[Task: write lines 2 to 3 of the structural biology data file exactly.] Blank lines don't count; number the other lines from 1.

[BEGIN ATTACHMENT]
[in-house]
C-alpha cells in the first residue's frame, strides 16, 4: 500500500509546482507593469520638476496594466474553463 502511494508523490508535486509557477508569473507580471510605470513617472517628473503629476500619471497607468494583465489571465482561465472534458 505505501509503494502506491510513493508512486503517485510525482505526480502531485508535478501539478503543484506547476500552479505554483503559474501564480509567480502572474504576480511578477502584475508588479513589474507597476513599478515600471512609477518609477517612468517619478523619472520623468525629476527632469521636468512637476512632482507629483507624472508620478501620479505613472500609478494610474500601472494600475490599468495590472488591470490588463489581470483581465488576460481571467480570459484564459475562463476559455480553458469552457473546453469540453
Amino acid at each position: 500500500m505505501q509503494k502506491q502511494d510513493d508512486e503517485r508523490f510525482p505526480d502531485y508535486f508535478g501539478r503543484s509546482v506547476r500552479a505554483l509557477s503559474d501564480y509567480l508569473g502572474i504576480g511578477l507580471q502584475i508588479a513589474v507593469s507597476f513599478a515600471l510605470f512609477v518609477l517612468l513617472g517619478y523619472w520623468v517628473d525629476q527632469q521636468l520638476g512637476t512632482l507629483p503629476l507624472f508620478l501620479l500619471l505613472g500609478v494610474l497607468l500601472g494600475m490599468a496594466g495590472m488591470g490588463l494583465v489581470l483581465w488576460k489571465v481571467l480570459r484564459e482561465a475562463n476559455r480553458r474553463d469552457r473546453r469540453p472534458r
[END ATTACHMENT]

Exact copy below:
C-alpha cells in the first residue's frame, strides 16, 4: 500500500509546482507593469520638476496594466474553463 502511494508523490508535486509557477508569473507580471510605470513617472517628473503629476500619471497607468494583465489571465482561465472534458 505505501509503494502506491510513493508512486503517485510525482505526480502531485508535478501539478503543484506547476500552479505554483503559474501564480509567480502572474504576480511578477502584475508588479513589474507597476513599478515600471512609477518609477517612468517619478523619472520623468525629476527632469521636468512637476512632482507629483507624472508620478501620479505613472500609478494610474500601472494600475490599468495590472488591470490588463489581470483581465488576460481571467480570459484564459475562463476559455480553458469552457473546453469540453
Amino acid at each position: 500500500m505505501q509503494k502506491q502511494d510513493d508512486e503517485r508523490f510525482p505526480d502531485y508535486f508535478g501539478r503543484s509546482v506547476r500552479a505554483l509557477s503559474d501564480y509567480l508569473g502572474i504576480g511578477l507580471q502584475i508588479a513589474v507593469s507597476f513599478a515600471l510605470f512609477v518609477l517612468l513617472g517619478y523619472w520623468v517628473d525629476q527632469q521636468l520638476g512637476t512632482l507629483p503629476l507624472f508620478l501620479l500619471l505613472g500609478v494610474l497607468l500601472g494600475m490599468a496594466g495590472m488591470g490588463l494583465v489581470l483581465w488576460k489571465v481571467l480570459r484564459e482561465a475562463n476559455r480553458r474553463d469552457r473546453r469540453p472534458r